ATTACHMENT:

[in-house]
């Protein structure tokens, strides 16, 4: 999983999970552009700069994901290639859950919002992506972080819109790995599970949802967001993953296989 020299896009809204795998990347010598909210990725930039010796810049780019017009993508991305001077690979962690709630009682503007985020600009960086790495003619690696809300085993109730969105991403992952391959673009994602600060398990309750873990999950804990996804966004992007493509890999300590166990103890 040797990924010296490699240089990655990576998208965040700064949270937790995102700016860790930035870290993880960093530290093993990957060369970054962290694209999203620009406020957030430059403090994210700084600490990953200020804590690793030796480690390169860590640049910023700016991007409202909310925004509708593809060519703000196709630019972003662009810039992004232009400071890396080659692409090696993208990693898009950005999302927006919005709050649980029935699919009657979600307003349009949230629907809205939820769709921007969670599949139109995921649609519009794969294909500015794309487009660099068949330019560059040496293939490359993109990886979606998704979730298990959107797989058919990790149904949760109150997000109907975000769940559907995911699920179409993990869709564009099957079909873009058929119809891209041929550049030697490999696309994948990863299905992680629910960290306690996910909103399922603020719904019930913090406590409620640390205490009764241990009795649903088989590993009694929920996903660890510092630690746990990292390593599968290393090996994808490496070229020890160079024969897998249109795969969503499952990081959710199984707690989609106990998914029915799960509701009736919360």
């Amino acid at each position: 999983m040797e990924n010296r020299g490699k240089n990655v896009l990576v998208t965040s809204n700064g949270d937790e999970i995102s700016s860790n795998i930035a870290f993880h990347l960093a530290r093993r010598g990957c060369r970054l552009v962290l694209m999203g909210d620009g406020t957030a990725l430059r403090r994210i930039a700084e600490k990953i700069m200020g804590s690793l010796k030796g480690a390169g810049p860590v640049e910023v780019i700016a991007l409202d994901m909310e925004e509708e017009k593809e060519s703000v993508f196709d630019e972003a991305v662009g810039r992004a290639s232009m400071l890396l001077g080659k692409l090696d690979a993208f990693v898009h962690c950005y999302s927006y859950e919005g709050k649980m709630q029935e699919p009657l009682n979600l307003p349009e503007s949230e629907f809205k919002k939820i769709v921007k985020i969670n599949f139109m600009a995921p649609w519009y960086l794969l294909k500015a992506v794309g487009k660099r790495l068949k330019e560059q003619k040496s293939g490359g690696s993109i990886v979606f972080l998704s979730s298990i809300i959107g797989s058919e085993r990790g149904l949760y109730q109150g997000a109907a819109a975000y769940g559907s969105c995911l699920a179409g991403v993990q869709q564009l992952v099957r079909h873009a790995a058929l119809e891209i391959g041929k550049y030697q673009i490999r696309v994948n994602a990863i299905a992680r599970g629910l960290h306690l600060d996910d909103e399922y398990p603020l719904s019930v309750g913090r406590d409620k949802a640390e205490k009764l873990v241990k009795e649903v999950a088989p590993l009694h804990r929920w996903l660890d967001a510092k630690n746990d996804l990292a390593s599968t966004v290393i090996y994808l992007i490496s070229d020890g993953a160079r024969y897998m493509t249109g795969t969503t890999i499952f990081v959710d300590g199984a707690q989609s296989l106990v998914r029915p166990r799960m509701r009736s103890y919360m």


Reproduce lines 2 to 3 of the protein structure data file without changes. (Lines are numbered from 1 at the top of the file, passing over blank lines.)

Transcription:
């Protein structure tokens, strides 16, 4: 999983999970552009700069994901290639859950919002992506972080819109790995599970949802967001993953296989 020299896009809204795998990347010598909210990725930039010796810049780019017009993508991305001077690979962690709630009682503007985020600009960086790495003619690696809300085993109730969105991403992952391959673009994602600060398990309750873990999950804990996804966004992007493509890999300590166990103890 040797990924010296490699240089990655990576998208965040700064949270937790995102700016860790930035870290993880960093530290093993990957060369970054962290694209999203620009406020957030430059403090994210700084600490990953200020804590690793030796480690390169860590640049910023700016991007409202909310925004509708593809060519703000196709630019972003662009810039992004232009400071890396080659692409090696993208990693898009950005999302927006919005709050649980029935699919009657979600307003349009949230629907809205939820769709921007969670599949139109995921649609519009794969294909500015794309487009660099068949330019560059040496293939490359993109990886979606998704979730298990959107797989058919990790149904949760109150997000109907975000769940559907995911699920179409993990869709564009099957079909873009058929119809891209041929550049030697490999696309994948990863299905992680629910960290306690996910909103399922603020719904019930913090406590409620640390205490009764241990009795649903088989590993009694929920996903660890510092630690746990990292390593599968290393090996994808490496070229020890160079024969897998249109795969969503499952990081959710199984707690989609106990998914029915799960509701009736919360």
């Amino acid at each position: 999983m040797e990924n010296r020299g490699k240089n990655v896009l990576v998208t965040s809204n700064g949270d937790e999970i995102s700016s860790n795998i930035a870290f993880h990347l960093a530290r093993r010598g990957c060369r970054l552009v962290l694209m999203g909210d620009g406020t957030a990725l430059r403090r994210i930039a700084e600490k990953i700069m200020g804590s690793l010796k030796g480690a390169g810049p860590v640049e910023v780019i700016a991007l409202d994901m909310e925004e509708e017009k593809e060519s703000v993508f196709d630019e972003a991305v662009g810039r992004a290639s232009m400071l890396l001077g080659k692409l090696d690979a993208f990693v898009h962690c950005y999302s927006y859950e919005g709050k649980m709630q029935e699919p009657l009682n979600l307003p349009e503007s949230e629907f809205k919002k939820i769709v921007k985020i969670n599949f139109m600009a995921p649609w519009y960086l794969l294909k500015a992506v794309g487009k660099r790495l068949k330019e560059q003619k040496s293939g490359g690696s993109i990886v979606f972080l998704s979730s298990i809300i959107g797989s058919e085993r990790g149904l949760y109730q109150g997000a109907a819109a975000y769940g559907s969105c995911l699920a179409g991403v993990q869709q564009l992952v099957r079909h873009a790995a058929l119809e891209i391959g041929k550049y030697q673009i490999r696309v994948n994602a990863i299905a992680r599970g629910l960290h306690l600060d996910d909103e399922y398990p603020l719904s019930v309750g913090r406590d409620k949802a640390e205490k009764l873990v241990k009795e649903v999950a088989p590993l009694h804990r929920w996903l660890d967001a510092k630690n746990d996804l990292a390593s599968t966004v290393i090996y994808l992007i490496s070229d020890g993953a160079r024969y897998m493509t249109g795969t969503t890999i499952f990081v959710d300590g199984a707690q989609s296989l106990v998914r029915p166990r799960m509701r009736s103890y919360m």